Journal Title (Medline/Pubmed accepted abbreviation): J Appl Physiol
Page numbers: 431-438
doi (if applicable):
Summary of Background and Research Design
Hypothesis: Exercise with low glycogen would increase the net negative protein balance at the whole body and skeletal muscle levels compared with the high glycogen condition and this would be primarily due to an increase in protein breakdown with an additional reduction in protein synthesis.
Subjects:6 healthy men (mean age 24 y, mean body weight 80 kg) who were recreationally active
Experimental design:;Randomized, crossover
Diets:High carbohydrate (6837 kcal per 44 h, 71% CHO, 19% fat, 10% protein) and low carbohydrate (6172 kcal per 44 h, 11% CHO, 64% fat, 25% protein)
Protocol:Subjects initially underwent a VO2 max test and baseline kicking VO2 max tests before the protocol. For the first treatment period, subjects underwent a glycogen depletion ride (75% VO2 max to fatigue) and then began either the high carbohydrate or low carbohydrate diet with rest for the next 43-45 h. Following completion of the diet, there was an exercise test coupled with infusion of labeled amino acids to measure protein turnover and leucine balance and oxidation (d5-phenylalanine, 13C-leucine). The exercise test comprised 2 h of leg extensions at 45% of kicking VO2 max. Catheters placed in the radial artery and femoral vein allowed researchers to measure arterio-venous differences in amino acid concentrations. Multiple measures blood, breath, and muscle were made during the exercise and also there was a measurement at 1-h of recovery from exercise. There was a 7-day washout period and then the subjects underwent the same treatment period with the opposite diet.
Summary of research findings:
- The low CHO diet was associated with lower muscle glycogen concentrations at rest, during 2 h of exercise, and at 1 h of recovery after exercise.
- Leucine balance was significantly more negative both during the leg extension exercise for the low vs. high CHO diet. At the same time, leucine oxidation was higher, by roughly the same magnitude, for the low vs. high CHO diet.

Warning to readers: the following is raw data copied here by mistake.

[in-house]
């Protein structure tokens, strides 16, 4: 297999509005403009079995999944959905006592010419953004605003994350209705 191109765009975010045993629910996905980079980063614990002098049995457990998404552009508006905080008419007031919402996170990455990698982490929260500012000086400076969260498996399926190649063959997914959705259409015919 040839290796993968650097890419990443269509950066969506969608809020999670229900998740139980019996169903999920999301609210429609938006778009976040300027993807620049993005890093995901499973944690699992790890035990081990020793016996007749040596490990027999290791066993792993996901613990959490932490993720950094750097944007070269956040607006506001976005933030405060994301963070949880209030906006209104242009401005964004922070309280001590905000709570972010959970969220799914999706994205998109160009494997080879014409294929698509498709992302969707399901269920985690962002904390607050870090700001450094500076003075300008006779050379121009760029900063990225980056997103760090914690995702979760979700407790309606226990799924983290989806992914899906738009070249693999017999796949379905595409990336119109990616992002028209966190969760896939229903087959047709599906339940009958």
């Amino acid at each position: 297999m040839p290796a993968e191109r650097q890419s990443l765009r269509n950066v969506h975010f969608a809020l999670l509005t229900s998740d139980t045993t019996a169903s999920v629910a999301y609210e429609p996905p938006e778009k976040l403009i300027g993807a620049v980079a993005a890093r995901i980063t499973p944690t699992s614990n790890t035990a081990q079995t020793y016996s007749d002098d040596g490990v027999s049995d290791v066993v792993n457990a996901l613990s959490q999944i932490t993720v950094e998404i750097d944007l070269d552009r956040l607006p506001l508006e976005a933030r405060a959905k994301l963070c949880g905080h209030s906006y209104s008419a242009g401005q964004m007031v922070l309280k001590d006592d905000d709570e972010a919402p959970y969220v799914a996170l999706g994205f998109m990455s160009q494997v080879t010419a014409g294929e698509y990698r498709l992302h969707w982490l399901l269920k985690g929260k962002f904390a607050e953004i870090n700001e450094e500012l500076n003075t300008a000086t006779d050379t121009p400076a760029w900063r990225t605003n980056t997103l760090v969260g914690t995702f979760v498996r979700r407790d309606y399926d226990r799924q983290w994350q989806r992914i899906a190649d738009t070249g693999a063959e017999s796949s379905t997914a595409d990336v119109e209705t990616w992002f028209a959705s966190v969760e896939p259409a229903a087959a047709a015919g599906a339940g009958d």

- Phenylalanine balance across the leg followed a pattern similar to leucine, being lower at all time points during the leg exercise for the low vs. high CHO diet.
- During the later portion of the leg exercise (90 and 120 min time points), the rate of phenylalanine disappearance from the plasma, an indicator of phenylalanine incorporation into muscle tissue, was reduced for the low vs. high CHO diet.
- These findings suggest that carbohydrate availability affects both protein synthesis and degradation rates in the muscle.
- The low CHO diet was associated with higher leg glucose uptake, indicating that lower muscle glycogen levels may lead to an increased ability of muscle to take up glucose.
Interpretation of findings/Key practice applications:
This paper presents important data regarding the relationship of muscle glycogen levels and protein synthesis. A key limitation of this paper is that protein intake as well as carbohydrate intake varied between the low and high CHO diets. In the case of the low CHO diet, protein intake was about 2.4 g/kg body weight/d, while in the high CHO diet, protein intake was 1.1 g/kg body weight/d. Thus, glycogen levels in the muscle might not be the sole factor responsible for the changes in protein synthesis and degradation in the muscle. However, it is interesting to note that the low CHO diet, despite containing over double the protein of the high CHO diet, still was associated with more negative amino acid balance. This suggests that carbohydrate intake, as well as protein intake, could be an influential factor in regulating protein synthesis.